Other than providing a strong lead-in to CBS's Sunday night magazine show, I cannot comprehend any rational reason for continuing to decide Masters playoffs in sudden death.
Sunday's frenzied playoff was the latest example of the awkward, anti-climactic feel that has tainted past sudden deathers.
Just think: all of that work and all of that great play, yet the coveted first major often comes down to a missed putt or bounce when a three or four hole playoff could eliminate such concerns (as evidenced by widespread praise for the Open and PGA's aggregate playoff formats).
As a wise observer pointed out to me today, never has a Masters sudden death playoff gone more than two holes. In recent years, those holes have been played with the sun about to set. The observer couldn't help but wonder if the pressure of not finishing in the daylight adds to the chaotic nature of things.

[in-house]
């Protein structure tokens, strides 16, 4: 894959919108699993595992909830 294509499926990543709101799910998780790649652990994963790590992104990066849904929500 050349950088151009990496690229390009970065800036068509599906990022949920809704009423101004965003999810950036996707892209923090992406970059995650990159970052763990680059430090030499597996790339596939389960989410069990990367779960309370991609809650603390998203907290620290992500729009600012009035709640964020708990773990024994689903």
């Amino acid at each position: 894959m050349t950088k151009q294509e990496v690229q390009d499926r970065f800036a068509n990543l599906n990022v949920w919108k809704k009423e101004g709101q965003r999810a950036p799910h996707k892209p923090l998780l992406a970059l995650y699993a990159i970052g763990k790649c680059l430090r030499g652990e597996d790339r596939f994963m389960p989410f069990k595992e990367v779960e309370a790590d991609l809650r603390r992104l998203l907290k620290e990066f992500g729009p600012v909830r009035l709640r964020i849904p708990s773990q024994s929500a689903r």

Now, with the improved course setup this year, pace of play was significantly faster. Simply moving tee times up 30-40 minutes would open up enough of a window for three holes to be played while still providing that strong lead-in to 60 Minutes (Except on the West Coast).
So is it something about the late light looking a certain way that encourages the club to stick with the current "tradition," even though it would seem like an odd way to culminate a major championship?
Or is 60 Minutes and the lure of a big prime time rating just that important?
Or is it something else? Help!